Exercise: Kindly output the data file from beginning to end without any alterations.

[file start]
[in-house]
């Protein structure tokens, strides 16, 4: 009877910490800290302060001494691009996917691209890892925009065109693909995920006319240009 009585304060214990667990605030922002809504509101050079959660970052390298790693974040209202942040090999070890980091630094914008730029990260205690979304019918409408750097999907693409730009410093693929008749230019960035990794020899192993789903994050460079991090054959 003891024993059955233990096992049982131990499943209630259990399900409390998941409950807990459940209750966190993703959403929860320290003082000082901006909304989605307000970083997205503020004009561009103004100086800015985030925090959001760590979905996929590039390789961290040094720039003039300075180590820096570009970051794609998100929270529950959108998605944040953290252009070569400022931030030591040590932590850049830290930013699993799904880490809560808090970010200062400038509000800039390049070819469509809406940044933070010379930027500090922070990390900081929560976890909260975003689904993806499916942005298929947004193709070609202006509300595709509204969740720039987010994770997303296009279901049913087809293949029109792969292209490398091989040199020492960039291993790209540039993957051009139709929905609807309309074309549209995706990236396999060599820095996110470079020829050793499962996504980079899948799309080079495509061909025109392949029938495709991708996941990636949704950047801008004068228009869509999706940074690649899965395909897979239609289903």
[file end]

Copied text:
[in-house]
């Protein structure tokens, strides 16, 4: 009877910490800290302060001494691009996917691209890892925009065109693909995920006319240009 009585304060214990667990605030922002809504509101050079959660970052390298790693974040209202942040090999070890980091630094914008730029990260205690979304019918409408750097999907693409730009410093693929008749230019960035990794020899192993789903994050460079991090054959 003891024993059955233990096992049982131990499943209630259990399900409390998941409950807990459940209750966190993703959403929860320290003082000082901006909304989605307000970083997205503020004009561009103004100086800015985030925090959001760590979905996929590039390789961290040094720039003039300075180590820096570009970051794609998100929270529950959108998605944040953290252009070569400022931030030591040590932590850049830290930013699993799904880490809560808090970010200062400038509000800039390049070819469509809406940044933070010379930027500090922070990390900081929560976890909260975003689904993806499916942005298929947004193709070609202006509300595709509204969740720039987010994770997303296009279901049913087809293949029109792969292209490398091989040199020492960039291993790209540039993957051009139709929905609807309309074309549209995706990236396999060599820095996110470079020829050793499962996504980079899948799309080079495509061909025109392949029938495709991708996941990636949704950047801008004068228009869509999706940074690649899965395909897979239609289903």